The Pizza Club was officially disbanded in fall 2017 during its fourth year as an official club.
Clubs are an effective way to bring students together through a common cause, and for the Pizza Club, that common cause was pizza.
“The idea was essentially kind of a comedic tone to a social club, the idea is that we get together and eat something that everyone
Smith is a senior studying graphic design. Smith and a few friends founded the Pizza Club during their freshman year after he first heard the idea from a podcast.
“[The podcast] just threw out the words “pizza club,” and I thought that that was such an interesting concept to take something so informal and make it formal,” Smith said.
The club became official in its second semester and was up to 80 members by the end of that quarter.
“In was a club where you could meet anybody like you didn’t have to be a specific major or specific age or anything like that,” Mary Butgereit said. “It was just, ‘If you like pizza, come eat pizza with us,’ and so we met a lot of cool people that way that I don’t think I would have crossed paths with otherwise.”
Butgereit is a senior majoring in professional and public writing and was a secretary for the Pizza Club.
“Honestly, I think my favorite part was the disbelief most people had that it existed,” Butgereit said.
The club met every two weeks. A survey would be held each time to see when and where the club would go for pizza.
“I remember freshman year, people are aggressively friendly because they are desperately trying to cling
Smith and Butgereit both said that one of their favorite memories was going to pizza places and asking for club discounts.
“That was a bit of a terrifying experience,” Smith said. “If someone walked into your business and said they are from Pizza Club, would you really take them seriously?”
Despite Smith’s doubts, the club was successful in securing discounts with multiple pizza places including Mellow Mushroom and Pieology.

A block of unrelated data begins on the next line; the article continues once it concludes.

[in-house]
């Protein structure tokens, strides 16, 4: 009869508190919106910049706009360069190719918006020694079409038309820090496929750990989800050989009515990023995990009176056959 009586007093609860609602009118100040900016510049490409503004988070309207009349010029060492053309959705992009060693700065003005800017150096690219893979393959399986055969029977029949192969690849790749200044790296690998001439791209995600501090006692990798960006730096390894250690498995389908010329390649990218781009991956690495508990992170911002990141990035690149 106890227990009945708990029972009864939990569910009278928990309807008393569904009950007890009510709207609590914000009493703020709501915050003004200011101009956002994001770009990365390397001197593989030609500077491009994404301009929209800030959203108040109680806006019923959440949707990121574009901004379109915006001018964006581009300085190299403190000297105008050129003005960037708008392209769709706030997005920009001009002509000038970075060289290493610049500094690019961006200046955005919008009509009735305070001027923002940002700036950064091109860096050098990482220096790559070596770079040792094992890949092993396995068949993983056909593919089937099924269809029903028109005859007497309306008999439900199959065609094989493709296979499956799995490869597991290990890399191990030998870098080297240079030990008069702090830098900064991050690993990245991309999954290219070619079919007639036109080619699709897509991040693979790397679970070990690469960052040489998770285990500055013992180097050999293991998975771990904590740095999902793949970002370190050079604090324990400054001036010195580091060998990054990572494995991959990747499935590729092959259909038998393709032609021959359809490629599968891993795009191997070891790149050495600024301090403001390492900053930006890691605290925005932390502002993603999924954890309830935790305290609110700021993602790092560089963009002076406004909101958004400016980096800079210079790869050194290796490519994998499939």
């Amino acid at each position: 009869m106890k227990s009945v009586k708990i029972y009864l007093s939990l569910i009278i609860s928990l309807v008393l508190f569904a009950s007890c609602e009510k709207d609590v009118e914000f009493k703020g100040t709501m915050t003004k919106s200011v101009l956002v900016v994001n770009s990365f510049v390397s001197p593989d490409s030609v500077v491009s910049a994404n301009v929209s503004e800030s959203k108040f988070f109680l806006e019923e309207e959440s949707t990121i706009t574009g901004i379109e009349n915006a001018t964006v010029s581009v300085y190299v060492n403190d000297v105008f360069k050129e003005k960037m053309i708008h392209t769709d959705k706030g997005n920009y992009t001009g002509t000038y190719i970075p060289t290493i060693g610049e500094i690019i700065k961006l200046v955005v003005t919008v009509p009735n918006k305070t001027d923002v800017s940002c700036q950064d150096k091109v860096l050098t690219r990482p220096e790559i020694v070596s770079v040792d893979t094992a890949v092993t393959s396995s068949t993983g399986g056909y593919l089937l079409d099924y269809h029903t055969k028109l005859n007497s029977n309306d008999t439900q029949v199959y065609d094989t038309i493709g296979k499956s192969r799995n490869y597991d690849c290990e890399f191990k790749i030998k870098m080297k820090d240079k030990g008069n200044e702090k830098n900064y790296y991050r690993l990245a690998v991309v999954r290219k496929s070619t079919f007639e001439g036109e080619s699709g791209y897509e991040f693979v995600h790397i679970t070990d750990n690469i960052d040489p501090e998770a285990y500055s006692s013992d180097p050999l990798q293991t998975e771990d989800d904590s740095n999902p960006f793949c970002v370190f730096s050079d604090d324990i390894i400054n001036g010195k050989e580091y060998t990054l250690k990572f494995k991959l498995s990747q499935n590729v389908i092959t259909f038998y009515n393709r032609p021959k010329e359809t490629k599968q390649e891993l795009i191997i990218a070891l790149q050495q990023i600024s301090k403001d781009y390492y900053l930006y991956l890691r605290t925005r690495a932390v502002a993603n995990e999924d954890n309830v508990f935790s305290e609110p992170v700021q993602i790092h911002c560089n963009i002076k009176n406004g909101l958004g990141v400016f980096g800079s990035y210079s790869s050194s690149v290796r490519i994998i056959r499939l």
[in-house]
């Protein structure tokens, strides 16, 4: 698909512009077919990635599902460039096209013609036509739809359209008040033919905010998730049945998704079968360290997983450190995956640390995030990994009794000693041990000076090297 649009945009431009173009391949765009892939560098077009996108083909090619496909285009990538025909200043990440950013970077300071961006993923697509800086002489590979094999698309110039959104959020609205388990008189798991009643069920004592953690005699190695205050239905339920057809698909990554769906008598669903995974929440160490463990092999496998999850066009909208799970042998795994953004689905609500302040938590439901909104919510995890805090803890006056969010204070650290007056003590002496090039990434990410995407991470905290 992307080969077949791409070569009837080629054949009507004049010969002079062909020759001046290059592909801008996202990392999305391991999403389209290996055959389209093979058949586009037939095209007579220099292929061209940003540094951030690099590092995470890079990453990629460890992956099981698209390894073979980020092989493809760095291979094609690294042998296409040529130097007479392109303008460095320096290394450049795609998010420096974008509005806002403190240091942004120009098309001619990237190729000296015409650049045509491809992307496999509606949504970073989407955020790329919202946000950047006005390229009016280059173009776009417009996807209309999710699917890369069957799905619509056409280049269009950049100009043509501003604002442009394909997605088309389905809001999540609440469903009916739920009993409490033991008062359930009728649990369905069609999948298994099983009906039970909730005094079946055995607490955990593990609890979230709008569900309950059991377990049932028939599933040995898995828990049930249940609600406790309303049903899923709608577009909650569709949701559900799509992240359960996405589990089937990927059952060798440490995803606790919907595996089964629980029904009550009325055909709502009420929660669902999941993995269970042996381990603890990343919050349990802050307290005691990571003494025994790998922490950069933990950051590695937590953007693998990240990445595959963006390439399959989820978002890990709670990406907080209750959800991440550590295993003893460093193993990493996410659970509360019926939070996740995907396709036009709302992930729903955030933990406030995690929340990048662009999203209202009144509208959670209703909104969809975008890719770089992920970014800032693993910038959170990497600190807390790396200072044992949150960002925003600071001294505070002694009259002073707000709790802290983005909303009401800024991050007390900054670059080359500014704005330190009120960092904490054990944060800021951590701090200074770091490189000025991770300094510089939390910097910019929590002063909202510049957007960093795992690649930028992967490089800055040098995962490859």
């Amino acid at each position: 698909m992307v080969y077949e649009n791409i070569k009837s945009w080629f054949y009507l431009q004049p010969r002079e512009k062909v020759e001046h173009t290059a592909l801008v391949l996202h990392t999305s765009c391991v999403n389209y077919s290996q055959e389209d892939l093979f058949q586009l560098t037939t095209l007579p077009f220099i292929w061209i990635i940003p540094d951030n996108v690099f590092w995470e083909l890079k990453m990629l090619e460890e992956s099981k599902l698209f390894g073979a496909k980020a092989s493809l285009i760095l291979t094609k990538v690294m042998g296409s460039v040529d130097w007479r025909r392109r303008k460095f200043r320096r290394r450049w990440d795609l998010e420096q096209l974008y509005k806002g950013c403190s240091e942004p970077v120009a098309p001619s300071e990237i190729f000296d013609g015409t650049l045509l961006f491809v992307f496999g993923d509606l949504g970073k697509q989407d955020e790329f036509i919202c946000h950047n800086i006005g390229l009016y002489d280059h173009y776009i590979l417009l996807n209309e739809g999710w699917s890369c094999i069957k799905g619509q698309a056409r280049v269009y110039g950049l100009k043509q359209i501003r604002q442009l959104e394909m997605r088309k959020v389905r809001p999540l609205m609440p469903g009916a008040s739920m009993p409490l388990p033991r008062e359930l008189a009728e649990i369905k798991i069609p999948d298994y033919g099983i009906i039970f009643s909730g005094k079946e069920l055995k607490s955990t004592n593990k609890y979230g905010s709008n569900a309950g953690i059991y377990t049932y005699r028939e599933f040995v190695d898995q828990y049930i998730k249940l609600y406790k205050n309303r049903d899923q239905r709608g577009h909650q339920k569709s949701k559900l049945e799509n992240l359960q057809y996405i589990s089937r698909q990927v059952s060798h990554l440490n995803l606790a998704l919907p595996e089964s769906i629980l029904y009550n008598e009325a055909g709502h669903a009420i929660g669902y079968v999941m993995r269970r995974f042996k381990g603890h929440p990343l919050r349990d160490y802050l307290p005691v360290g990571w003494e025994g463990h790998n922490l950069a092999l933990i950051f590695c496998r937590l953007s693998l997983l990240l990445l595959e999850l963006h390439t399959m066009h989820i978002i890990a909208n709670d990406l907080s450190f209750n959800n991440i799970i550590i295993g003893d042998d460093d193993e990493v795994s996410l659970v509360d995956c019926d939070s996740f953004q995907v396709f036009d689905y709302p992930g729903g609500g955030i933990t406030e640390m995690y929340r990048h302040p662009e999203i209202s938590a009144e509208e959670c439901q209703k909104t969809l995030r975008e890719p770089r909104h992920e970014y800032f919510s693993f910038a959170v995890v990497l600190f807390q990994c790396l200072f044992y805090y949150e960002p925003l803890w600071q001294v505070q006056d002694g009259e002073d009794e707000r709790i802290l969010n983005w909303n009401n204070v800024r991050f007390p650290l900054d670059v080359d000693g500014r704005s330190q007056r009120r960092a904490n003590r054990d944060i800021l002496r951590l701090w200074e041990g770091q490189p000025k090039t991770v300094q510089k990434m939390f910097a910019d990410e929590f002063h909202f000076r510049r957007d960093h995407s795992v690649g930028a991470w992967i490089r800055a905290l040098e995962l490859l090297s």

“We were all really nervous, and then they were like, ‘You guys have a club that legitimately just tries to get people to buy our food? Yes, we’ll gladly give you a discount,’” Butgereit said.
Members of the club were given official cards that provided discounts at local pizza joints. They also made a shirt with “Pizza Club, yes it’s real” written on the back. The club even had a cartoon skater dude as an official mascot.
“It’s a lot of fun to say that you’re in Pizza Club,” Smith said.
Butgereit said that one of her favorite memories is a time when the club met at Pieology.
“We found out that there was an upstairs room that, like now you have to rent it, but back then if you just had a big group they would just put you up there,” she said. “So we had the whole second floor to ourselves, and we had like two huge tables, and it was basically like a huge party almost. It was a lot of fun.”
Smith said that one difficulty the club had was finding dedicated officers to replace those who are graduating.
“The unfortunate nature of Pizza Club is while it’s a very fun club, and people love the idea of it – it’s not necessarily a club of prestige,” Smith said. “People don’t think, ‘Hey, I’d like to dedicate five hours of work a week to this club about pizza, and so we have a very hard time getting officers to kind of jump on board with that.”
Smith said that one reason he
Butgereit said that the Office of Student Involvement has offered to help the club find a new president.
“Starting this club took a lot of work out of us, and me personally; my heart’s tied to this club,” Smith said. “If I were just to hand this off to anyone, and they take it off in a direction that could easily be detrimental to the name, I would not necessarily find that to be the best fate for Pizza Club.”